Producers question cash spent on ad campaigns

23 November 2001

Producers question cash spent on ad campaigns

By Richard Allison

GENERIC advertising is again being questioned with the sudden end of the White Stuff milk campaign and pig producers debating the value of the British Meat campaign.

The Dairy Industry Federation, which represents dairy companies, recently announced the suspension of funding for the campaign until its impact is fully assessed (News, Nov 16).

Producers are now in a difficult position, says Lancs-based producer-processor John Towers. "The whole dairy industry has benefited from the White Stuff campaign and milk processors would still benefit from any campaign fully funded by producers."

After suspension of the campaign, Mr Towers will use the cash saved from the milk levy to expand local advertising of his branded range of milk and milk products.

In light of the White Stuff campaigns success, it is reported to have increased sales by 60m litres in 18 months, Leics-based milk producer John Stanley believes producers should pay more towards advertising. The advertising levy should be nearer 1p/litre, but milk processors should also contribute, he adds.

"Coca-Cola recently spent £100m to promote its product with the Harry Potter film, surely milk is worth a few million for promotion. But unlike Coca-Cola, quotas limit milk production and the industry would find it difficult to meet a 3-4% increase in consumption."

But processors pulling the plug is not an excuse for producers to do the same, we must tell consumers what a healthy, wholesome and traceable product milk is," he says.

One member of the Dairy Industry Federation, Long Clawson Dairy, is also disappointed with the suspension of the campaign, says its chairman, Roy Eggleston. "Milk advertising has indirect benefits for dairy products.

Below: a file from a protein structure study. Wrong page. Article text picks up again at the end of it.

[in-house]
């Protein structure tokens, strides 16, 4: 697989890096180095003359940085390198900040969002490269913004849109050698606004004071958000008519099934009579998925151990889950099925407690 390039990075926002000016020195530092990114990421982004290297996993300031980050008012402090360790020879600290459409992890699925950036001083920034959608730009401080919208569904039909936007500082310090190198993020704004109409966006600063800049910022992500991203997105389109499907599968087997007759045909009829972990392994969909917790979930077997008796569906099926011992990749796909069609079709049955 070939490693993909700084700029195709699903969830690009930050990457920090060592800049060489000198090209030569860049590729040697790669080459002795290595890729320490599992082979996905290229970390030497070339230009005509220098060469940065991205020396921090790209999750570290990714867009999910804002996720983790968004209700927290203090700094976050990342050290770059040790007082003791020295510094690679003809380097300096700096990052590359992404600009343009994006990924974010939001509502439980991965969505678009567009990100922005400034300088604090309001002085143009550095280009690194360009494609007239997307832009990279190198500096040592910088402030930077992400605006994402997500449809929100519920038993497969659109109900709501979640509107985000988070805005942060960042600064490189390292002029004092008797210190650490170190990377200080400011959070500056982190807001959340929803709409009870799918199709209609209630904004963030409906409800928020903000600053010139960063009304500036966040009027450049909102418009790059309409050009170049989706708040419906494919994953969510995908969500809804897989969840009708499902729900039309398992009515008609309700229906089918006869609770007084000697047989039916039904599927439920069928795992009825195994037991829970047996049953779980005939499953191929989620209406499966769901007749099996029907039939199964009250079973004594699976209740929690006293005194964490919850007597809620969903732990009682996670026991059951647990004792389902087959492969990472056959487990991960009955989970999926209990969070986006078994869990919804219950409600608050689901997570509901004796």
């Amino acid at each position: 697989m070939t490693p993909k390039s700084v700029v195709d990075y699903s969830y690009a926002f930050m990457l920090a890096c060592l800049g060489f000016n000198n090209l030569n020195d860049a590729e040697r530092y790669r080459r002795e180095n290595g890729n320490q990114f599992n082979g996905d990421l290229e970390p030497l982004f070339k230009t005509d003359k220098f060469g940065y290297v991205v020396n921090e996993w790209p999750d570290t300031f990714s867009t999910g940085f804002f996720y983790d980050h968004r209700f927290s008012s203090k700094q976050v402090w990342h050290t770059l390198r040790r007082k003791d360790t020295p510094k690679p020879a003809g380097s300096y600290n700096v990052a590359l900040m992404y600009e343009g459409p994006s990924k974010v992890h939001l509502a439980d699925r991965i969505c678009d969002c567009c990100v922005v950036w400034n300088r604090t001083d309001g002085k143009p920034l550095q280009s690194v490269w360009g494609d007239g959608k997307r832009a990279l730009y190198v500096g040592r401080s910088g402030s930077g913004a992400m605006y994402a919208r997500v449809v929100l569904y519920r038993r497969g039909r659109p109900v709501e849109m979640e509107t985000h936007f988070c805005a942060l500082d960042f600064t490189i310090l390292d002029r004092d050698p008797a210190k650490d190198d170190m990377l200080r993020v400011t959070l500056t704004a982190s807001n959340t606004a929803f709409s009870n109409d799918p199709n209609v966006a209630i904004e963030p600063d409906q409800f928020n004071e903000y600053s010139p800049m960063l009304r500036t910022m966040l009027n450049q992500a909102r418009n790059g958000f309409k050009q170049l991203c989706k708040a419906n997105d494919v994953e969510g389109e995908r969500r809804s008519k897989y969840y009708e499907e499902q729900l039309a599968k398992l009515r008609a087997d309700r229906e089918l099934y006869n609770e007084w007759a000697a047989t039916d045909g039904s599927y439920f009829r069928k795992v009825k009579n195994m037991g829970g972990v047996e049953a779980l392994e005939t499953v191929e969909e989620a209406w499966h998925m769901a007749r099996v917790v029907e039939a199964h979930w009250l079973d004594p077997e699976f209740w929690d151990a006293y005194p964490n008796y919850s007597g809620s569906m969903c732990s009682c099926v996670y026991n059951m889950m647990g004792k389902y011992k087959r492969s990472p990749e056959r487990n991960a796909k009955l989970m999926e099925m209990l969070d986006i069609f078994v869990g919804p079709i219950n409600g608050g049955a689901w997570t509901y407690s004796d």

"Timing is also poor. Christmas provides an opportunity to boost sales of dairy products. Advertising is not something that can be dropped and picked up in six months time when all momentum has been lost."

Similarly, pig producers have been debating how the MLC promotion levy is spent on advertising and promoting pigmeat, says NPA director Richard Longthorp.

Pig producers feel a multi-species organisation is not the best way to promote pigmeat, says North-Lincs pig producer Meryl Ward. "Pork competes with lamb and beef for supermarket shelf space."

But MLC marketing director, Richard Lowe, defends the MLC pigmeat and marketing strategy. "Pigmeat promotion is managed separately from beef and lamb promotion."

The NPA debate also centres on the balance between the national meat campaign and supply chain initiatives and whether there should be less emphasis on advertising, says Mr Longthorp.

Mr Lowe agrees with the limited role of generic advertising of meat. "It is not straightforward, as TV adverts can also benefit sales of imported meat, particularly bacon and ham."

That is why only one-quarter of the £6.5m generated by the pigmeat promotion levy is spent on advertising. Most cash is spent on projects supporting supply chains, such as encouraging British pigmeat in the food services sector.

But pork consumption is still falling, says Mrs Ward. "Both producers and processors should pay for promotion as they both have a vested interest in boosting consumption. However, the MLC should retain educational work, healthy eating and compiling statistics."

Lack of communication between producers and the MLC on how the levy is spent is the problem, believes Mr Lowe.

There have been successful campaigns, such as the one tackling the oversupply of shoulder meat this spring due to the foot-and-mouth export ban. By linking TV ad with in-store promotions, consumption was increased, says Mr Lowe.

But Mrs Ward argues that the promotion levy should be optional for producers who sell pigmeat through their own outlets and promote their own products.

Devon-based producer John Carter sells finished pigs through his farm shop. "We advertise locally with leaflets at farmers markets. But the national advertising campaign is still helpful by making consumers think about eating pork. &#42


&#8226 Producers should pay.

&#8226 Processors must contribute.

&#8226 Optional for direct sellers?

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